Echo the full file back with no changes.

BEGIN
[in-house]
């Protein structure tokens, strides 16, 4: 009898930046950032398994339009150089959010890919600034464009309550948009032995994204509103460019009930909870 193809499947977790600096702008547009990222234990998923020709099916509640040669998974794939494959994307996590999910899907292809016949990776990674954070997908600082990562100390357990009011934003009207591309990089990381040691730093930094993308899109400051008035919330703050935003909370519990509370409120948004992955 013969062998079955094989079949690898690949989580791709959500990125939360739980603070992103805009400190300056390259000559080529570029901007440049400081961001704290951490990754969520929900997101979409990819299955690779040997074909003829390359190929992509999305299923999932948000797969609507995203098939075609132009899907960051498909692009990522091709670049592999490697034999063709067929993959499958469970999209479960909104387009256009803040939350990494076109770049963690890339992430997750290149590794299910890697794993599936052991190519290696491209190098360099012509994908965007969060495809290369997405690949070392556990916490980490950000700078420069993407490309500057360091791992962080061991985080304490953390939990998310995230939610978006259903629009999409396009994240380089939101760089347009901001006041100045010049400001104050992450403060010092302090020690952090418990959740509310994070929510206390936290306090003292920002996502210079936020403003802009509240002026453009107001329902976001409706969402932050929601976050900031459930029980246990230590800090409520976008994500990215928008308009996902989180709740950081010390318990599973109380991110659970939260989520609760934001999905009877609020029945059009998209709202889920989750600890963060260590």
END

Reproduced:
[in-house]
């Protein structure tokens, strides 16, 4: 009898930046950032398994339009150089959010890919600034464009309550948009032995994204509103460019009930909870 193809499947977790600096702008547009990222234990998923020709099916509640040669998974794939494959994307996590999910899907292809016949990776990674954070997908600082990562100390357990009011934003009207591309990089990381040691730093930094993308899109400051008035919330703050935003909370519990509370409120948004992955 013969062998079955094989079949690898690949989580791709959500990125939360739980603070992103805009400190300056390259000559080529570029901007440049400081961001704290951490990754969520929900997101979409990819299955690779040997074909003829390359190929992509999305299923999932948000797969609507995203098939075609132009899907960051498909692009990522091709670049592999490697034999063709067929993959499958469970999209479960909104387009256009803040939350990494076109770049963690890339992430997750290149590794299910890697794993599936052991190519290696491209190098360099012509994908965007969060495809290369997405690949070392556990916490980490950000700078420069993407490309500057360091791992962080061991985080304490953390939990998310995230939610978006259903629009999409396009994240380089939101760089347009901001006041100045010049400001104050992450403060010092302090020690952090418990959740509310994070929510206390936290306090003292920002996502210079936020403003802009509240002026453009107001329902976001409706969402932050929601976050900031459930029980246990230590800090409520976008994500990215928008308009996902989180709740950081010390318990599973109380991110659970939260989520609760934001999905009877609020029945059009998209709202889920989750600890963060260590």